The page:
'It was destined for us': The victories that founded West Indies' growing T20WC legacy
“We get the opportunity to express ourselves in a short period of time,” ICC Live the Game ambassador and West Indies captain Kieron Pollard said of his team’s fondness and acumen in T20 cricket. “That’s something we like to do."
But make no mistake, expressing themselves is just one part of the West Indies’ brand of T20I cricket and their status as a powerhouse in the format.
Pollard was 22 when West Indies won the ICC Men’s T20 World Cup for the first time in Sri Lanka. Already an established member of the team, he had stamped his mark on the tournament with a rapid 38 off 15 in the semi-final against Australia – the kind of innings he was and continues to be known for.
They blasted 205/4 in that semi-final and took out the match by 74 runs. They had a much tougher time of it in the decider, where they were held to 137/6 by Sri Lanka before bouncing back with the ball. As Pollard sees it, "it was destined for us to win that World Cup."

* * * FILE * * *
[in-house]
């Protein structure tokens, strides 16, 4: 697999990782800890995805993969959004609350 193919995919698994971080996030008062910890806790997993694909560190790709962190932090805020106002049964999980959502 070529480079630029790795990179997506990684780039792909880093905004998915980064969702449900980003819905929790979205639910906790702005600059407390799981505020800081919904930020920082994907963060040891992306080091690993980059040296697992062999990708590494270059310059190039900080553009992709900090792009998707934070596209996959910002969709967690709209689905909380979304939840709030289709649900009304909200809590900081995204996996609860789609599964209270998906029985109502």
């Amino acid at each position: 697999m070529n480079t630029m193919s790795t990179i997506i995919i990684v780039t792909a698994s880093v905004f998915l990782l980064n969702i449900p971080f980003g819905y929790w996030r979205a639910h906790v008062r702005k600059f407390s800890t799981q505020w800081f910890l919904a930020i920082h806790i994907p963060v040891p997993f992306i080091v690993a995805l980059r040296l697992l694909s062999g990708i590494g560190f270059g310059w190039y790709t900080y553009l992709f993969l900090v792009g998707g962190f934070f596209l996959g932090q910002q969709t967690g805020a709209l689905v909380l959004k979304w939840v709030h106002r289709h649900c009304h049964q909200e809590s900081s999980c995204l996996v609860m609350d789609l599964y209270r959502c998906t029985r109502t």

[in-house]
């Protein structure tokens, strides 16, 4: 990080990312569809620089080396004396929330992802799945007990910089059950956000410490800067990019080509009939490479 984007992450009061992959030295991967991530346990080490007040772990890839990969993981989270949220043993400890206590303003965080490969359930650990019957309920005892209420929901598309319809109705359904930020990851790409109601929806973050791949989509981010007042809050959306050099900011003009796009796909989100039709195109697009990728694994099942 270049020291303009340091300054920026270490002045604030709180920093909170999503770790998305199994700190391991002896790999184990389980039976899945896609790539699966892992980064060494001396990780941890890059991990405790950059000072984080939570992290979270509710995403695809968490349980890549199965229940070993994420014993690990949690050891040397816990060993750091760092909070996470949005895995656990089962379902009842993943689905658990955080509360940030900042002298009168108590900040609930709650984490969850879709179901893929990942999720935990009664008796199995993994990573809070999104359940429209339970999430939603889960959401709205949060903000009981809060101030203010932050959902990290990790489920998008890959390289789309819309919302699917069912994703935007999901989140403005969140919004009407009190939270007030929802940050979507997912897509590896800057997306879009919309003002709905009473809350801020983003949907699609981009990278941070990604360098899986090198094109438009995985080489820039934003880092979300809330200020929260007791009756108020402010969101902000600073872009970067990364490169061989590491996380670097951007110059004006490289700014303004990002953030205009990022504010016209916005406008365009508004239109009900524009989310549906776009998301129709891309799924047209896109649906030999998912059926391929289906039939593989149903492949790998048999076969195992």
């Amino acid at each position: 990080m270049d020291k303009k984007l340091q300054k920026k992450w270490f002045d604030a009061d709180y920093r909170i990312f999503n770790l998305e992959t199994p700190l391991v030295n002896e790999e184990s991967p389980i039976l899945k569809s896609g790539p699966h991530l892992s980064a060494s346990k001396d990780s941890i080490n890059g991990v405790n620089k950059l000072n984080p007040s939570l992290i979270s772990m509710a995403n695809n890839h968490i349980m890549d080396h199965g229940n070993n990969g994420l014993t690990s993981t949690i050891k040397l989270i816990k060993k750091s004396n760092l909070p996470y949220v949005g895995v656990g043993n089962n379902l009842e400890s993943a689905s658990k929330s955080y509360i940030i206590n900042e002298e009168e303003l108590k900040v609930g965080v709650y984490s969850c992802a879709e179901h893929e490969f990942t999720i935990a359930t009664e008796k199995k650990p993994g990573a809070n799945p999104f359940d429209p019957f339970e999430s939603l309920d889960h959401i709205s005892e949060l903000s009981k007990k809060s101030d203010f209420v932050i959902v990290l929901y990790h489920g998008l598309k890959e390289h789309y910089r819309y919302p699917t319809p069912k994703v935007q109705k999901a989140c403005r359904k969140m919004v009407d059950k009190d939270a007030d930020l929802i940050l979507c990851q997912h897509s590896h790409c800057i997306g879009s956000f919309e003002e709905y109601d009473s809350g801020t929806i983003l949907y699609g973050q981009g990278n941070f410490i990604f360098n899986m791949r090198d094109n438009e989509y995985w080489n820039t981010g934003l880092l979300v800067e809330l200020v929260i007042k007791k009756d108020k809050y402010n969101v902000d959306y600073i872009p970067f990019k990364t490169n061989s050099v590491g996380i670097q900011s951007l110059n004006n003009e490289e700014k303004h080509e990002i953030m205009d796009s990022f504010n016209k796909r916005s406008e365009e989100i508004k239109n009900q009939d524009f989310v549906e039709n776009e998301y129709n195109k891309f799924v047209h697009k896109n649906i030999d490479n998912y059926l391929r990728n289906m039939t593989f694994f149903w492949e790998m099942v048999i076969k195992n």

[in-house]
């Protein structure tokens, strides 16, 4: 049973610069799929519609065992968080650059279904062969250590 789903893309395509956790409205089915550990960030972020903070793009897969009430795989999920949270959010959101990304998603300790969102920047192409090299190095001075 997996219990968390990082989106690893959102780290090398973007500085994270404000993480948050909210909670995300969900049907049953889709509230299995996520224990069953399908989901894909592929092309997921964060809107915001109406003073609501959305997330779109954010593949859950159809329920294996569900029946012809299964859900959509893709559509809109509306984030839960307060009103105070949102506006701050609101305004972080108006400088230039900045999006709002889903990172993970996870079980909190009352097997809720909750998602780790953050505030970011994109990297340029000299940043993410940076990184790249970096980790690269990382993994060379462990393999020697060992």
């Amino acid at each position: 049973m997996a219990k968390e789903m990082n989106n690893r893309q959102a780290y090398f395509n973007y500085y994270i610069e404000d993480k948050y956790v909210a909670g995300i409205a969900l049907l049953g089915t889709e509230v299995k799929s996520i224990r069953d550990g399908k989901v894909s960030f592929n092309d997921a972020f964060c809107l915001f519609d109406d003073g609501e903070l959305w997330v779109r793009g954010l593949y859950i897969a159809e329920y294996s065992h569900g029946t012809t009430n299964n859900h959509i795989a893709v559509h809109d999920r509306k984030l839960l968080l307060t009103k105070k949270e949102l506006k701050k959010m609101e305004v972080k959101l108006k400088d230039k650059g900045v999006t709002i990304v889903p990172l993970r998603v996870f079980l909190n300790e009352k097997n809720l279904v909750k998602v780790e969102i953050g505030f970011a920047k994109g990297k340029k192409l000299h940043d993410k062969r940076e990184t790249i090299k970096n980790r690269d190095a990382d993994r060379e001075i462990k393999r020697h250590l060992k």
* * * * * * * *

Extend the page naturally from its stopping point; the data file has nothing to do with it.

It wasn’t the start of an era of West Indian T20I dominance, but those two matches were indicative of the type of cricket they can play and have continued to play. That monster total of 205/4, a glimpse of the heights they could and continue reach when all the pieces fall in the right place; a ceiling few teams can reliably match, and the “expression” Pollard is referencing.
The victory against Sri Lanka however is evidence of something much bigger: a team that knows how to win when their backs are against the wall. A team blessed with gumption and know-how.
“We are an exciting bunch of cricketers. Having said that over the years we have gained a lot of knowledge of how to play T20 and the different changes and what is needed at different times in order to be successful.